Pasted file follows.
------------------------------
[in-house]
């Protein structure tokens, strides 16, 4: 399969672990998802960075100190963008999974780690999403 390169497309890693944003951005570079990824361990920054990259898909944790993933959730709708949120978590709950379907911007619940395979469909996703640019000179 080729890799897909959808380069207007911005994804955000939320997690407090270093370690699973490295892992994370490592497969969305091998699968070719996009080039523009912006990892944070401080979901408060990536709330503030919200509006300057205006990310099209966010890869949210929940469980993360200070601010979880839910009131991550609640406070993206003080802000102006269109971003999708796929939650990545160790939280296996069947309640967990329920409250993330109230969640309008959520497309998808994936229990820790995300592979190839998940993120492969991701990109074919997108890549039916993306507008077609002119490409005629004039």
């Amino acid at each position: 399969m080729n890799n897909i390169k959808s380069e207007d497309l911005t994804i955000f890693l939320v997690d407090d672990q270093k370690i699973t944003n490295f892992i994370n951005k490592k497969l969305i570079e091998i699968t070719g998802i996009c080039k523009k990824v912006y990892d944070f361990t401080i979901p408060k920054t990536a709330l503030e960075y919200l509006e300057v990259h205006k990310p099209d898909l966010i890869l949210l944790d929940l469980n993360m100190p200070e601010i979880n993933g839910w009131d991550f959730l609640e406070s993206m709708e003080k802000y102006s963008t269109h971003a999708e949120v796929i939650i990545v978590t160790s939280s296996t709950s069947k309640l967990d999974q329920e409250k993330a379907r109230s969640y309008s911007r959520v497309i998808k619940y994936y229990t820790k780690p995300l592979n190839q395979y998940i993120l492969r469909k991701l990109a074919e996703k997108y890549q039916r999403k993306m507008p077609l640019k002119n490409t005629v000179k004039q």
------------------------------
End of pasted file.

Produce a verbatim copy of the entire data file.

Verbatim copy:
[in-house]
């Protein structure tokens, strides 16, 4: 399969672990998802960075100190963008999974780690999403 390169497309890693944003951005570079990824361990920054990259898909944790993933959730709708949120978590709950379907911007619940395979469909996703640019000179 080729890799897909959808380069207007911005994804955000939320997690407090270093370690699973490295892992994370490592497969969305091998699968070719996009080039523009912006990892944070401080979901408060990536709330503030919200509006300057205006990310099209966010890869949210929940469980993360200070601010979880839910009131991550609640406070993206003080802000102006269109971003999708796929939650990545160790939280296996069947309640967990329920409250993330109230969640309008959520497309998808994936229990820790995300592979190839998940993120492969991701990109074919997108890549039916993306507008077609002119490409005629004039």
């Amino acid at each position: 399969m080729n890799n897909i390169k959808s380069e207007d497309l911005t994804i955000f890693l939320v997690d407090d672990q270093k370690i699973t944003n490295f892992i994370n951005k490592k497969l969305i570079e091998i699968t070719g998802i996009c080039k523009k990824v912006y990892d944070f361990t401080i979901p408060k920054t990536a709330l503030e960075y919200l509006e300057v990259h205006k990310p099209d898909l966010i890869l949210l944790d929940l469980n993360m100190p200070e601010i979880n993933g839910w009131d991550f959730l609640e406070s993206m709708e003080k802000y102006s963008t269109h971003a999708e949120v796929i939650i990545v978590t160790s939280s296996t709950s069947k309640l967990d999974q329920e409250k993330a379907r109230s969640y309008s911007r959520v497309i998808k619940y994936y229990t820790k780690p995300l592979n190839q395979y998940i993120l492969r469909k991701l990109a074919e996703k997108y890549q039916r999403k993306m507008p077609l640019k002119n490409t005629v000179k004039q």